Maple (Acer Campestre) advice

SevenOaks

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I am sort of new to bonsai - well, not really since I have managed to kill off two specimens of Fukien Tea in the past. :( After these two embarrassing encounters I gave it up for a good while. A few years back I rescued a maple from the garden since ol' mother-in-law wanted to get rid of it ("weeds, pfah!"). Not knowing anything at all about yama- or yardadori, I just took a spade and dug it up while in-leaf, on the insistence of my wife. Potted it in a plastic pot and let it sit outside. After two years, it started going southwards, getting issues with the leaves. getting potbound, moss and weeds growing in there.

Still not knowing what I was doing, last autumn I took it out of the pot, cleaned the soil off, did some root pruning (as much as I dared) and put it into a new pot (too small), and cut the leader (don't know what I was thinking, actually). This spring I realized that it wouldn't better off sitting in a too-small pot, so replanted it while still dormant into something a bit larger.

In beforehand, it should be noted - I know this is never going to be a top notch bonsai to swoon over. But I would like to get a few pointers on how to make it at least a bit better. I am thinking going for a slender tree, 50-60 cm. I would need to thicken the trunk a bit (no need for a Bronco bonsai trunk), and I am not sure of the branch going upwards left - should I keep it? Get rid of some of the larger leaves or just leave it to grow as it is?
 

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cmeg1

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At any rate a good season of unimpeded growth will be beneficial.......perhaps regular topping after strong growth to a basic triangle will build density and girth .....and proceed next season with branch selection if not concerned of size
 

Woocash

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Yes for a start it is a sycamore, acer pseudoplatanus, not a field maple. Not a species regarded as suitable for bonsai because of its large leaf size, but a nice species nonetheless. They make big, imposing trees when mature.

if you want a half way convincing bonsai it would need to be big so your original plan may need a rethink. However, if you are happy with a tree in a pot then multi trunked, broom like sycamores are par for the course. I’d keep both leaders and work from there, personally. If you want to persist with your original plan, that is.
 

RKatzin

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I do not belive that to be campestre field maple
I think I'm seeing what you are. The campestre leaf is not serrated on the edges like this. Almost smoothe edges with one or two bulges along the fingers, but not serrated with fine teeth, and a bit more deeply divided fingers.
 

SevenOaks

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Aha - thank you for your answers! Live and learn - hopefully what I think is oaklings won't turn out to be Saguaro cacti ... :D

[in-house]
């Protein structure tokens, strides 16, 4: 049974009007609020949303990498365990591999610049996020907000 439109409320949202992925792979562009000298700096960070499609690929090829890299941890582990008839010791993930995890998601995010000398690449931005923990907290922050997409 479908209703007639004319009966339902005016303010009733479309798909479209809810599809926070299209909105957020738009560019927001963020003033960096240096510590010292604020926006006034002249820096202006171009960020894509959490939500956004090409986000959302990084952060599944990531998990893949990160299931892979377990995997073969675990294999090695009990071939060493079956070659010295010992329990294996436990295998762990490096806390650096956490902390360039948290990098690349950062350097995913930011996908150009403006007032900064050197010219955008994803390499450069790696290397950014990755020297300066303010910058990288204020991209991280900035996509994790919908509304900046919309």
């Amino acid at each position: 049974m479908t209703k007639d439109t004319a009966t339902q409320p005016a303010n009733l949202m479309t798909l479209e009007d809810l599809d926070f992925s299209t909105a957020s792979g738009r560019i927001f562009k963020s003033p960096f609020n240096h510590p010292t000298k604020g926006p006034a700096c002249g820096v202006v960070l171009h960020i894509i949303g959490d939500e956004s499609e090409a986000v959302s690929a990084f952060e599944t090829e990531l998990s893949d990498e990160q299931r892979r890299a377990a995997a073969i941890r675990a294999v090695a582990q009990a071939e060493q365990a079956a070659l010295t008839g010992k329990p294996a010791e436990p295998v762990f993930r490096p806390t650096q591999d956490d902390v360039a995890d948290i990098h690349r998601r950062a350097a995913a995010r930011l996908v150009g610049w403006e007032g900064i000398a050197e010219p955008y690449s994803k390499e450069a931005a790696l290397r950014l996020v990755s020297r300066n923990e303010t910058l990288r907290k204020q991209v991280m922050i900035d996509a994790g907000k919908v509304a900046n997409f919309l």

I'll just keep growing it to have something to work on with the basics, as I am rather fond of it. Edited the tags (can't change the title) to reflect the correct specimen.
 

penumbra

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It appears to be a maple as it has opposite leaves, not the alternate leaves of a sycamore. Also, sycamore leaves do not normally have indents as deep as this. I say normally, but I will rephrase and say I have never seen sycamores with leaves indented this deeply, and I see sycamore every day, as I do maples. Besides there is the factor of the opposite rather than alternate leaves. I suspect it is either a red maple, A rubrum, or a hybrid maple.
 

AlainK

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Yes for a start it is a sycamore, acer pseudoplatanus, not a field maple. Not a species regarded as suitable for bonsai because of its large leaf size, but a nice species nonetheless.

Right. And if you're really interested in bonsai and improve your skills, it can be a good beginner's experience.

I'm sure that you can find cheap nursery material like field maple (Acer campestre) or others near where you live.

It appears to be a maple as it has opposite leaves, not the alternate leaves of a sycamore.

Er... ALL maples have opposed leaves, including Acer pseudoplatanus, the sycamore tree.

Hey, Penumbra, what's up ?... 😄
 

Woocash

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I know where the mother tree is standing (neighbour property), so I could make a photo or two of it. It's in bloom at the moment.
Americans know a different tree as a sycamore. Their sycamore is a plane tree, Platanus occidentalis, whereas the European version is a maple, acer pseudoplatanus. Yours is the European version, funnily enough.
 

SevenOaks

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Americans know a different tree as a sycamore. Their sycamore is a plane tree, Platanus occidentalis, whereas the European version is a maple, acer pseudoplatanus. Yours is the European version, funnily enough.

Yes, it is most likely an Acer Pseudoplatanus, since I am living in Europe (Germany). :) I don't think it is put there on purpose, it grows in the corner behind an old shed, so I would be surprised if it was an Occidentalis. I'll see if I can get some decent photos of it, the weather is no good (grey and rainy) at the moment.
 

BobbyLane

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here is a comparison, we have sycamore growing like weeds here
20210527_143640.jpg

ive never seen a good bonsai one, even the full size ones are ugly😁
 

SevenOaks

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Life got in the way but since I wrote that I was going to post a few photos of the mother tree - here goes ...
 

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